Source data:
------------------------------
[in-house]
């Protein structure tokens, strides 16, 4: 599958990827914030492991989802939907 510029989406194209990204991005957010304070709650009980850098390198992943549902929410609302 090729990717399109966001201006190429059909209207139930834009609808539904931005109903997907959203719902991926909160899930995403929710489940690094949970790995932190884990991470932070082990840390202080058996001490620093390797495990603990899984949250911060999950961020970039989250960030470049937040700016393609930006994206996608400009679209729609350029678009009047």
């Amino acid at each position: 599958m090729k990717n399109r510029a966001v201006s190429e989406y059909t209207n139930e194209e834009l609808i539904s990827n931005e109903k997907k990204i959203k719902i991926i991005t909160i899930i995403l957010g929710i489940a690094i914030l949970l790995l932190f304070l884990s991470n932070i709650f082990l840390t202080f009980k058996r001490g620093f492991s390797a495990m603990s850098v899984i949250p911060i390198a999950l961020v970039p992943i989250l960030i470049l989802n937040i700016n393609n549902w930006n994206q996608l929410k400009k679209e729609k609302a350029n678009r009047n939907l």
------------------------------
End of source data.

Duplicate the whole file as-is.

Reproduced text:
[in-house]
């Protein structure tokens, strides 16, 4: 599958990827914030492991989802939907 510029989406194209990204991005957010304070709650009980850098390198992943549902929410609302 090729990717399109966001201006190429059909209207139930834009609808539904931005109903997907959203719902991926909160899930995403929710489940690094949970790995932190884990991470932070082990840390202080058996001490620093390797495990603990899984949250911060999950961020970039989250960030470049937040700016393609930006994206996608400009679209729609350029678009009047």
């Amino acid at each position: 599958m090729k990717n399109r510029a966001v201006s190429e989406y059909t209207n139930e194209e834009l609808i539904s990827n931005e109903k997907k990204i959203k719902i991926i991005t909160i899930i995403l957010g929710i489940a690094i914030l949970l790995l932190f304070l884990s991470n932070i709650f082990l840390t202080f009980k058996r001490g620093f492991s390797a495990m603990s850098v899984i949250p911060i390198a999950l961020v970039p992943i989250l960030i470049l989802n937040i700016n393609n549902w930006n994206q996608l929410k400009k679209e729609k609302a350029n678009r009047n939907l």